Free Balochistan Movement activists stage protests in different countries to mark Balochistan Occupation Day
The US has declared the Balochistan Liberation Army (BLA) as a global terrorist organisation, a move decried as "unjustified" by the separatist group fighting Pakistani rule in the resource-rich Balochistan province.
Pakistan in 2006 banned the outfit and have been urging the US to do the same.
"The BLA is an armed separatist group that targets security forces and civilians, mainly in ethnic Baloch areas of Pakistan," the State Department said Tuesday.
The Department of State has designated the BLA as specially designated global terrorist (SDGT) outfit and made it a crime for anyone in the US to assist the outfit's militants and freezing any US assets they may have.
The outfit has carried out several terrorist attacks in the past year, including a suicide attack in August, 2018 that targeted Chinese engineers in Balochistan, a November, 2018 attack on the Chinese consulate in Karachi, and a May, 2019 attack against a luxury hotel in Gwadar, it added.
In May this year, five people, including a Pakistani soldier, were killed after BLA gunmen stormed a five-star hotel in the port city of Gwadar.
Welcoming the US' move, Pakistan said it hope that the action will ensure that the BLA's space to operate is minimised.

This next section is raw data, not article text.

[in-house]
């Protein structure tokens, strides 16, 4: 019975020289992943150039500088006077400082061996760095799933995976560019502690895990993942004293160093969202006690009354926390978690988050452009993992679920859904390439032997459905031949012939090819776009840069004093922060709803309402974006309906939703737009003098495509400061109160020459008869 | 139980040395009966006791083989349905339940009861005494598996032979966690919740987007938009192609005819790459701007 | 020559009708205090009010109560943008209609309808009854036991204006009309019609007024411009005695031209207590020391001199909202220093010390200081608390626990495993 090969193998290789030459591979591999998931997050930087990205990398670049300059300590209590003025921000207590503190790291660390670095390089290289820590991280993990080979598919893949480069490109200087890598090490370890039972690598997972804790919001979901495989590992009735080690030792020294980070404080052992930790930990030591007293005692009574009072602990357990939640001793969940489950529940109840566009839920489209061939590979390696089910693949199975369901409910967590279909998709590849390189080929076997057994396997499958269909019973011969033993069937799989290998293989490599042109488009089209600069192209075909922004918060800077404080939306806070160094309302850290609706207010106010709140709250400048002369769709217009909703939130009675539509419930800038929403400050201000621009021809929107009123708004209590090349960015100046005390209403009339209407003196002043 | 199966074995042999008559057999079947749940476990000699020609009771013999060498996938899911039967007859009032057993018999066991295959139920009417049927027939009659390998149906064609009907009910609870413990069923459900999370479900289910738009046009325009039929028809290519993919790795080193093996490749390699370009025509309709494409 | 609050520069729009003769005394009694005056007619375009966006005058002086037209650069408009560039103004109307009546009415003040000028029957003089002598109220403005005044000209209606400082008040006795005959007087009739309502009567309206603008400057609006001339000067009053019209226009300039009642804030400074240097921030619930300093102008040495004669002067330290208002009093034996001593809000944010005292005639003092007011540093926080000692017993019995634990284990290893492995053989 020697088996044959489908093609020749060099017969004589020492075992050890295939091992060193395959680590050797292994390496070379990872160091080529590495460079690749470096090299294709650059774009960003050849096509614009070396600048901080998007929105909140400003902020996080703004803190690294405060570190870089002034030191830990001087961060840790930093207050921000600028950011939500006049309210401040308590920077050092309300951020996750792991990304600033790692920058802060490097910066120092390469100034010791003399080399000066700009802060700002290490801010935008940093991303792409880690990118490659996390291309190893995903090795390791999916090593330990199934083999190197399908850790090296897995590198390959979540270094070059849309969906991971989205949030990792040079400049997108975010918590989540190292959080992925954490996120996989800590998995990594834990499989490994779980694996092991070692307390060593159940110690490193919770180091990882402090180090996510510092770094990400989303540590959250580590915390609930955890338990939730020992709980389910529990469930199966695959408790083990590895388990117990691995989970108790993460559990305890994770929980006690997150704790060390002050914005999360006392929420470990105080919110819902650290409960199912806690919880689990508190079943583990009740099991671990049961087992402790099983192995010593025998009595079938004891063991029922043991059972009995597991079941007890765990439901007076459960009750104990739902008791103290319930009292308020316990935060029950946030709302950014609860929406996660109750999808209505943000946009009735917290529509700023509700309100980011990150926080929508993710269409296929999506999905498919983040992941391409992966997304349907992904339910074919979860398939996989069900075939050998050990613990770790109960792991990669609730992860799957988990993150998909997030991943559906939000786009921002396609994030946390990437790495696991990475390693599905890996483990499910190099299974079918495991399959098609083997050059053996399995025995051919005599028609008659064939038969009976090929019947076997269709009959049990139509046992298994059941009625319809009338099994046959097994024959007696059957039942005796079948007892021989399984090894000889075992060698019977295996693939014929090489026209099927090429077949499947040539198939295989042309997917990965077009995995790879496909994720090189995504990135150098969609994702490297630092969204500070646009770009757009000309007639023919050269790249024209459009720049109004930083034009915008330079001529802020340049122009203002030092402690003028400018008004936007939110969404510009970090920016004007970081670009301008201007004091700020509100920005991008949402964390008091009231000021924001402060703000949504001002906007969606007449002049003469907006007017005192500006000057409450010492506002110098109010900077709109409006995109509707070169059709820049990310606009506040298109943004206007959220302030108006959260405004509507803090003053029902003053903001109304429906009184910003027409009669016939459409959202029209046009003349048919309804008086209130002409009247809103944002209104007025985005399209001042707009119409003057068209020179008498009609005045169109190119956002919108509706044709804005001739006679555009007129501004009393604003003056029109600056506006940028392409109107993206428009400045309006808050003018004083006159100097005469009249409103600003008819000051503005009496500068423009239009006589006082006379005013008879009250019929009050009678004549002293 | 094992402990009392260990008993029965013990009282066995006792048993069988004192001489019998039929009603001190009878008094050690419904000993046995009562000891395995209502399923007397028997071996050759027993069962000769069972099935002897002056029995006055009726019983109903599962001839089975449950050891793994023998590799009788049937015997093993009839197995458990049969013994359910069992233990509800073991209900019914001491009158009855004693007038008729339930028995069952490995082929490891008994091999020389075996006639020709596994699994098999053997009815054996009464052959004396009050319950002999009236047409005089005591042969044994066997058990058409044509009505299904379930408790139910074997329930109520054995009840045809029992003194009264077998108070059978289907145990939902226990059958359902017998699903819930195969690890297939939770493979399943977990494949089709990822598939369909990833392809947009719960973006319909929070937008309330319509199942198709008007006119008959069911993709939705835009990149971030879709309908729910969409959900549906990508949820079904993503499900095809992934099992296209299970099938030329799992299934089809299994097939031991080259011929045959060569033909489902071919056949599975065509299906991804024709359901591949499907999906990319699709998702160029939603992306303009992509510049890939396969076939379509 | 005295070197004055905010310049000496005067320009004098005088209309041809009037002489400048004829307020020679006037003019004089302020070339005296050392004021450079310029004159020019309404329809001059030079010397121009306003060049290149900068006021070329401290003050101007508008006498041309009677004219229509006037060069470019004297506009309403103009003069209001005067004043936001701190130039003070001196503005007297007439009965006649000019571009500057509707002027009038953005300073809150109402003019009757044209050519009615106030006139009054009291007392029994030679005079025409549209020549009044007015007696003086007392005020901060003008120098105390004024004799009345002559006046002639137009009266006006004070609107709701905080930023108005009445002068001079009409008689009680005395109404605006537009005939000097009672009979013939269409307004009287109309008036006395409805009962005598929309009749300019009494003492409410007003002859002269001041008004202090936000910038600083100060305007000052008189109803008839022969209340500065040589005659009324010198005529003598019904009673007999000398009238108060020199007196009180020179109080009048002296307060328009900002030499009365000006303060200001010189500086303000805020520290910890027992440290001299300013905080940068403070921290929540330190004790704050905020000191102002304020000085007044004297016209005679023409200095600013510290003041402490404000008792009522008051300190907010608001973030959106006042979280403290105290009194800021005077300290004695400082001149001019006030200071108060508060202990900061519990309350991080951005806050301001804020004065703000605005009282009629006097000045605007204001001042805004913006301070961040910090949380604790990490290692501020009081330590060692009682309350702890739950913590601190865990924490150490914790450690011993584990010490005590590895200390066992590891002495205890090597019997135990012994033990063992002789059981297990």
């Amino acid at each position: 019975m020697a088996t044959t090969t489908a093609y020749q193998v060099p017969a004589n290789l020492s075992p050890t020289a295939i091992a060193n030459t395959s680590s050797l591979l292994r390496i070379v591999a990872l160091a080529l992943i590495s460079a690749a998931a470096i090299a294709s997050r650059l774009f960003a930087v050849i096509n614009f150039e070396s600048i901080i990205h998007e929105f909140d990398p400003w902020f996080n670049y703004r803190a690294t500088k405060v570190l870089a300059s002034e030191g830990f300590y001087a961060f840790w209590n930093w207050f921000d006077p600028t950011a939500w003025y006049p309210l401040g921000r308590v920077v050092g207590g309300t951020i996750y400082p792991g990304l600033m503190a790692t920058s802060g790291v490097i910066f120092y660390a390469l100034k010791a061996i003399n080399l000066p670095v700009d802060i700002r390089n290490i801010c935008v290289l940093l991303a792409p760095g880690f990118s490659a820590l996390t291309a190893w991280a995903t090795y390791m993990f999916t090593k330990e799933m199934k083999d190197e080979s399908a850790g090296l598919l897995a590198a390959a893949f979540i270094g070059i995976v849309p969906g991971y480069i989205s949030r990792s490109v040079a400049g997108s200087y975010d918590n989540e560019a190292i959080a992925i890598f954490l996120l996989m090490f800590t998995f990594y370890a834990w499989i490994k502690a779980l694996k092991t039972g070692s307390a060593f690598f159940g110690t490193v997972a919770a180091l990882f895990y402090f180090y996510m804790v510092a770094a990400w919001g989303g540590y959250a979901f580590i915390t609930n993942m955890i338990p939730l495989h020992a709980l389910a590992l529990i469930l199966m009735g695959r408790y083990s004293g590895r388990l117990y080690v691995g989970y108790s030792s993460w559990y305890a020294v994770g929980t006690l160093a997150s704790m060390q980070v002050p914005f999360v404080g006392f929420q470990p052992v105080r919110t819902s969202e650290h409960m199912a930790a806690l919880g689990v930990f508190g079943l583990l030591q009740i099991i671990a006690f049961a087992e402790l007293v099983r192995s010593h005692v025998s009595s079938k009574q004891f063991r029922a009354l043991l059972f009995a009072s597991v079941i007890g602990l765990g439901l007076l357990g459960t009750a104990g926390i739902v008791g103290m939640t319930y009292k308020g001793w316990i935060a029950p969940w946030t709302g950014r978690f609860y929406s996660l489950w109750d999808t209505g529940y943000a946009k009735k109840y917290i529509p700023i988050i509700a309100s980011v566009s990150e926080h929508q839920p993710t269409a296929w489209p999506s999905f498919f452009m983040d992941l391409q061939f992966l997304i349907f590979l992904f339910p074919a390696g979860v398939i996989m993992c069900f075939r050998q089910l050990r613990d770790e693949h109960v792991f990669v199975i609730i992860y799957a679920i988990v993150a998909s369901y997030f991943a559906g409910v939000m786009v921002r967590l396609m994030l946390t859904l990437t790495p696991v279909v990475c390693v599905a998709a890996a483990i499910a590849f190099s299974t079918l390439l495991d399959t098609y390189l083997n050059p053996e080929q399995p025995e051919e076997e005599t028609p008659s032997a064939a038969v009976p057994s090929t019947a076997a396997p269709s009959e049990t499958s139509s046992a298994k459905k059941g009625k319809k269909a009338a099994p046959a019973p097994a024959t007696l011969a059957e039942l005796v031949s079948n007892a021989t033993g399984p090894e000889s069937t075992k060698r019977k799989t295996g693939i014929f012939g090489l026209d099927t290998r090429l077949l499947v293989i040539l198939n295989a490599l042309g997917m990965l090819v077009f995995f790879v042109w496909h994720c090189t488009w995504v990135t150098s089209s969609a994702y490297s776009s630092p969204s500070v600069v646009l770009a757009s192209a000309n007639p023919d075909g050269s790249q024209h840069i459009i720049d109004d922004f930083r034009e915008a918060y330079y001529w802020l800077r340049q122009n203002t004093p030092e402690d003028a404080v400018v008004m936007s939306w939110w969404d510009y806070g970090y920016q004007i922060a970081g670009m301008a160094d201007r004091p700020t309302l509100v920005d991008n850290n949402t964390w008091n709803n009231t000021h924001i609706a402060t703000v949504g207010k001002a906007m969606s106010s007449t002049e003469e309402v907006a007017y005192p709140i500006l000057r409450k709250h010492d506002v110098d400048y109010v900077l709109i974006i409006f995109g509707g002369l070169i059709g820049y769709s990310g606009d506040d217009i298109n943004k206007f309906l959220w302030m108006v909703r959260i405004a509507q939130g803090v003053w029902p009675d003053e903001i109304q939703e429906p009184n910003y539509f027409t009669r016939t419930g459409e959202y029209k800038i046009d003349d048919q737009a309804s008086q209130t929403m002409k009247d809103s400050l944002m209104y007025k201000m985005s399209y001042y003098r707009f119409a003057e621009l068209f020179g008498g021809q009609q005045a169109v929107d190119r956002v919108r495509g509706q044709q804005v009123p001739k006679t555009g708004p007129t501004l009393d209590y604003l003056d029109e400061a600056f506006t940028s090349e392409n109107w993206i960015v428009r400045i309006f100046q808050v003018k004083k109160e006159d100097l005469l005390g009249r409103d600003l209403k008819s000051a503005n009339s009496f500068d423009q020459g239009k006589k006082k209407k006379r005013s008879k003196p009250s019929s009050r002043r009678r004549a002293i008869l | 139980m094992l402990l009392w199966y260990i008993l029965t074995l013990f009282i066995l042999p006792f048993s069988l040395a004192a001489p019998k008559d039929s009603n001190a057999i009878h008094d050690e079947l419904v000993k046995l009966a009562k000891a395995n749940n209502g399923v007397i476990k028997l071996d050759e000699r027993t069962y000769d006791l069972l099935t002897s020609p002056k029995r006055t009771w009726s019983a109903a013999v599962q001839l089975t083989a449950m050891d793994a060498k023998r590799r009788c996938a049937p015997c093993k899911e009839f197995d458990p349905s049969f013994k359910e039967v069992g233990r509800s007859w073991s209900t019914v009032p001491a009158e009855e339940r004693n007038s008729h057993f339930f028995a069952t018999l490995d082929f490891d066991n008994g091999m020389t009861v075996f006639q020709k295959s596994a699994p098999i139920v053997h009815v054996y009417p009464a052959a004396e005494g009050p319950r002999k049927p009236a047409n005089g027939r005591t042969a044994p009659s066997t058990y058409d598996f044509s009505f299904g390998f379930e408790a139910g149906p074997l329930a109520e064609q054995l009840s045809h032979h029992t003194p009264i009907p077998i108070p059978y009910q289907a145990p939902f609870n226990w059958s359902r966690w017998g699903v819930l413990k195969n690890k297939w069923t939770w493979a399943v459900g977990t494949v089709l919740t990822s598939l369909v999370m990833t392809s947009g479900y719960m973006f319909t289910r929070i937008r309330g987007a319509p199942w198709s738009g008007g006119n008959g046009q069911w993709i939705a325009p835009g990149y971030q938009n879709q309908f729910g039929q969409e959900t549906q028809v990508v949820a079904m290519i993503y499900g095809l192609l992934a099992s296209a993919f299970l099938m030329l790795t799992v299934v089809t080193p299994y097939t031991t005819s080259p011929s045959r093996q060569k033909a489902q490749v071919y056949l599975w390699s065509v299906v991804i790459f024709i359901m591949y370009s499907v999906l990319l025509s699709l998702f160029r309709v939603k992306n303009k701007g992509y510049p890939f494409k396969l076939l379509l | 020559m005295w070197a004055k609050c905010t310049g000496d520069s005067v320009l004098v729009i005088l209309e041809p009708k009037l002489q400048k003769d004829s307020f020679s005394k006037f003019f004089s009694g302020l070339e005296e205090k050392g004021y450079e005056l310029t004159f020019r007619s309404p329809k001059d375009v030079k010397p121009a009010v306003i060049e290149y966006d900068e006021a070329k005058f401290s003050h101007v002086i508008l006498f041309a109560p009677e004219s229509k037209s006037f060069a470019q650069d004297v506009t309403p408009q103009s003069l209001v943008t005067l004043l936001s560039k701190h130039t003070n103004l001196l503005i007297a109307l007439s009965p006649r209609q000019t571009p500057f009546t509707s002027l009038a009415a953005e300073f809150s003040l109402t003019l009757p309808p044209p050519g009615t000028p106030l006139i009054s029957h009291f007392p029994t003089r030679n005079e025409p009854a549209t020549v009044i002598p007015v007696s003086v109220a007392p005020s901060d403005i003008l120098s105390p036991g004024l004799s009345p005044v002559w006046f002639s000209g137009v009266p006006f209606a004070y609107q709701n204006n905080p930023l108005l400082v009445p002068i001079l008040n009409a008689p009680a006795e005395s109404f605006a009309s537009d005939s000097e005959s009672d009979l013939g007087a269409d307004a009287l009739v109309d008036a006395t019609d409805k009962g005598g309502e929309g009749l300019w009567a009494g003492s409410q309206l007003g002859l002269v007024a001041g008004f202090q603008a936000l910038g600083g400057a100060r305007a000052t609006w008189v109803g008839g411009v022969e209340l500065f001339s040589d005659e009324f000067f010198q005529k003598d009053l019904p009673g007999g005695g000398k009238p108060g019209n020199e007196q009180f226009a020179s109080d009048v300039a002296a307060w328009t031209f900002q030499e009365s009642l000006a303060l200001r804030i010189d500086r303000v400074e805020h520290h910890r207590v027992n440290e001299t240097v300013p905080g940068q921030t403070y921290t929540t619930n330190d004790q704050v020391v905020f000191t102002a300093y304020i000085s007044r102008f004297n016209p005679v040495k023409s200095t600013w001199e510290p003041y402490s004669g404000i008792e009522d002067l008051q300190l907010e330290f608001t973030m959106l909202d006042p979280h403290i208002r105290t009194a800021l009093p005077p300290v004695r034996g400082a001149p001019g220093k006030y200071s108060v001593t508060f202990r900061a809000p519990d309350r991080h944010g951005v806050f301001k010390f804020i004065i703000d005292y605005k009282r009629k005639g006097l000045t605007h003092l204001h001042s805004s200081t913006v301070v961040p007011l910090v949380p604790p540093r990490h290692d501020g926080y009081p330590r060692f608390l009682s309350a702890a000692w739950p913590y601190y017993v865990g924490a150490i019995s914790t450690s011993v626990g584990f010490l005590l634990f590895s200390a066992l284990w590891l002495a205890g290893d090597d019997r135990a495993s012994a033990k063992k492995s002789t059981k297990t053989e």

It is important that the perpetrators, organisers, financers and external sponsors including those glorifying these acts of terror against Pakistan are held accountable and brought to justice," the Pakistan Foreign Office said in a statement in Islamabad.
BLA spokesperson Jiyand Baloch in a statement called the US move "unjustified".
"The BLA is a moderate, secular and an armed defence organisation. The BLA is resisting on its motherland against foreign intruders to protect its people. The international laws allow any person or nation to act in self defence. US State Department's ban on BLA is beyond comprehension and unjustified," he said in a statement.
Meanwhile, the US also sanctioned Hezbollah operative Husain Ali Hazzima, chief of the Beirut-based terrorist group's intelligence unit.
It also updated its sanctions list to reflect a name change of the Iranian Sunni Muslim terrorist group Jundallah to Jaysh al-Adl.
Jundallah, which was designated as a foreign terrorist organisation in 2010, began using the new name Jaysh al-Adl and associated aliases in 2012, the state department statement said.
Since its inception, the group has engaged in numerous attacks that have killed scores of Iranian civilians and government officials, including a February 2019 suicide bombing and an October 2018 kidnapping of Iranian security personnel, it said.
(This story has not been edited by Business Standard staff and is auto-generated from a syndicated feed.)